World Vision is delivering more than 1,100 emergency kits to families in Gaza still struggling without basic necessities in the wake of the recent conflict between Hamas and Israel.
The distribution got underway on Wednesday after the arrival over the weekend of the aid agency's first relief truck since the bombing began on Dec. 27.
Each kit contains candles and enough food to feed a family for up to a month, as well as a picture brochure printed in Arabic warning families about the dangers of unexploded ordnance.
The kits will support an estimated 9,000 people in southern Gaza's Rafah area where they are being handed out by local World Vision staff. The organization has planned for another shipment to support another 9,000 people in north Gaza this week.
World Vision said the widespread damage to infrastructure and buildings had left people in Gaza in urgent need of food, blankets and candles.
"As we meet these vulnerable households' immediate needs, we also call for conditions that will allow recovery for families throughout Gaza – most urgently for the opening of all border crossings to full capacity to permit humanitarian aid and specialists," said Charles Clayton, National Director of World Vision Jerusalem.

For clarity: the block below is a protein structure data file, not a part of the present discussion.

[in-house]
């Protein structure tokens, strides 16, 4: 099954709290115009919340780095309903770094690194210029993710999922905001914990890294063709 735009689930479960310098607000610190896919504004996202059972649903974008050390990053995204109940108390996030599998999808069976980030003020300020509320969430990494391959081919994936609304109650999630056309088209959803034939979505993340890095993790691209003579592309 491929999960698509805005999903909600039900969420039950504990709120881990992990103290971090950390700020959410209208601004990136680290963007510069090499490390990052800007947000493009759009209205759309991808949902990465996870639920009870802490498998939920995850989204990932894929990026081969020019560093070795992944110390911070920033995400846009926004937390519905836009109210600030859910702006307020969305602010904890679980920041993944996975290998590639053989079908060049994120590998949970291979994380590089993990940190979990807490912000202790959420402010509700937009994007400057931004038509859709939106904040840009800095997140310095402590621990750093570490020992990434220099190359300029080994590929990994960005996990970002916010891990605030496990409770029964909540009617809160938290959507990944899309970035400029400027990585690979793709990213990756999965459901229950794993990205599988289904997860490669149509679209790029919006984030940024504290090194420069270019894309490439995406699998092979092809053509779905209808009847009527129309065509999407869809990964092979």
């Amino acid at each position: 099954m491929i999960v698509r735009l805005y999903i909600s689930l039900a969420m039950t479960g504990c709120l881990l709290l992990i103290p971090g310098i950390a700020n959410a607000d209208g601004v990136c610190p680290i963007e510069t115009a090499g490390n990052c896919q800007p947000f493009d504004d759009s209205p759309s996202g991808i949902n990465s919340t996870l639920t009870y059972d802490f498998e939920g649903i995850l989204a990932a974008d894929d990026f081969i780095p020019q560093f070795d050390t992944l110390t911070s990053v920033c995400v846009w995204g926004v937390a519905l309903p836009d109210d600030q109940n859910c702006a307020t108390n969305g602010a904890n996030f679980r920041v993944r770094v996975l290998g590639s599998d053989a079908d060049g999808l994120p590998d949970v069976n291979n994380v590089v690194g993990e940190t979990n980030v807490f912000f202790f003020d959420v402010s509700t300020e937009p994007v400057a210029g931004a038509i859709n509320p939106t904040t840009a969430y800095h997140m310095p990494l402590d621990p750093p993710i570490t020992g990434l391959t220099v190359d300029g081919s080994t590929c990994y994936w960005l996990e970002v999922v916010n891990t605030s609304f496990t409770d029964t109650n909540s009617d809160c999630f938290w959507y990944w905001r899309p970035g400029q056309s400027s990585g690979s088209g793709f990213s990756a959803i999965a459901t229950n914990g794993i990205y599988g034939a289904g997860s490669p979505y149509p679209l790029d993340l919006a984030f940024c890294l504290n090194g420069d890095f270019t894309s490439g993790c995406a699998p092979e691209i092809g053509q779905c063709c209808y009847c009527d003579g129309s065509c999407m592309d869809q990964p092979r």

World Vision has already reached more than 3,000 people with food in the last few weeks from its existing emergency relief in Gaza. A shipment of 5,000 blankets is due to arrive this week, followed by hygiene kits.
A recent World Vision study released just prior to the latest conflict reported high rates of trauma among children in Gaza, with more than 16 percent of children between the ages of five and 15 suffering from recurrent nightmares and nearly 13 percent in the same age bracket suffering from bed-wetting caused by anxiety.
World Vision UK's Head of Emergency Affairs, Ian Gray, said the impact on children had worsened during the latest conflict.
"Initial assessment reports from our staff in Gaza suggest children have suffered immensely over the past few weeks; witnessing horrific violence, watching parents die, losing their houses, becoming separated from families and being cut off from access to important social institutions like school," Gray explained.
World Vision will support vulnerable children by setting up child-friendly spaces in both the north and south areas of Gaza, where they can play with other children and begin to process the trauma they have been exposed to.
"Child-friendly spaces are an important first step in the normalizing process for hundreds of children in Gaza, as we try to help mitigate the potential long-term damage done by the recent conflict," said Gray.